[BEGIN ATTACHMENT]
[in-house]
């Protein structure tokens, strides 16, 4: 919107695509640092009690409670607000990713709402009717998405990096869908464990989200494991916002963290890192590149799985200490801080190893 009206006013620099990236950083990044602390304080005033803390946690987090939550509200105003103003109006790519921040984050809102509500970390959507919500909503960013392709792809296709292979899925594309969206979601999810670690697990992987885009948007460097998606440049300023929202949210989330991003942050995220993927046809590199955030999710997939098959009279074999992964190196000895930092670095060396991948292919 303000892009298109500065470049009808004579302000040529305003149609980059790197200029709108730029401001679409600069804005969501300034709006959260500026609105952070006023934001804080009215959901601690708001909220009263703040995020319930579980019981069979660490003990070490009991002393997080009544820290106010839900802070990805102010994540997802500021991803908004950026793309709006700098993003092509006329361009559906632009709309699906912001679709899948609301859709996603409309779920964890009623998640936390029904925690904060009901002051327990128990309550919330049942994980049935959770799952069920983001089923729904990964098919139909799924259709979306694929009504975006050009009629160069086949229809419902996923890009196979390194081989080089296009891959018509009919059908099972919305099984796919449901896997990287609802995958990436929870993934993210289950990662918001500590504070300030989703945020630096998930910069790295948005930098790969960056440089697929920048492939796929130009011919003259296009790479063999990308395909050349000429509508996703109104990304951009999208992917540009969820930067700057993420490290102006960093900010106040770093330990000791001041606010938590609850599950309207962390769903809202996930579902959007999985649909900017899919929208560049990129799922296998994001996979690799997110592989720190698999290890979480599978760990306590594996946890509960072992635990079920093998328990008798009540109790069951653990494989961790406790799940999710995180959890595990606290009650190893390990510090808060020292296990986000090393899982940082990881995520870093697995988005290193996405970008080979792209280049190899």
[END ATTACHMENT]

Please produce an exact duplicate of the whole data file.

[in-house]
């Protein structure tokens, strides 16, 4: 919107695509640092009690409670607000990713709402009717998405990096869908464990989200494991916002963290890192590149799985200490801080190893 009206006013620099990236950083990044602390304080005033803390946690987090939550509200105003103003109006790519921040984050809102509500970390959507919500909503960013392709792809296709292979899925594309969206979601999810670690697990992987885009948007460097998606440049300023929202949210989330991003942050995220993927046809590199955030999710997939098959009279074999992964190196000895930092670095060396991948292919 303000892009298109500065470049009808004579302000040529305003149609980059790197200029709108730029401001679409600069804005969501300034709006959260500026609105952070006023934001804080009215959901601690708001909220009263703040995020319930579980019981069979660490003990070490009991002393997080009544820290106010839900802070990805102010994540997802500021991803908004950026793309709006700098993003092509006329361009559906632009709309699906912001679709899948609301859709996603409309779920964890009623998640936390029904925690904060009901002051327990128990309550919330049942994980049935959770799952069920983001089923729904990964098919139909799924259709979306694929009504975006050009009629160069086949229809419902996923890009196979390194081989080089296009891959018509009919059908099972919305099984796919449901896997990287609802995958990436929870993934993210289950990662918001500590504070300030989703945020630096998930910069790295948005930098790969960056440089697929920048492939796929130009011919003259296009790479063999990308395909050349000429509508996703109104990304951009999208992917540009969820930067700057993420490290102006960093900010106040770093330990000791001041606010938590609850599950309207962390769903809202996930579902959007999985649909900017899919929208560049990129799922296998994001996979690799997110592989720190698999290890979480599978760990306590594996946890509960072992635990079920093998328990008798009540109790069951653990494989961790406790799940999710995180959890595990606290009650190893390990510090808060020292296990986000090393899982940082990881995520870093697995988005290193996405970008080979792209280049190899």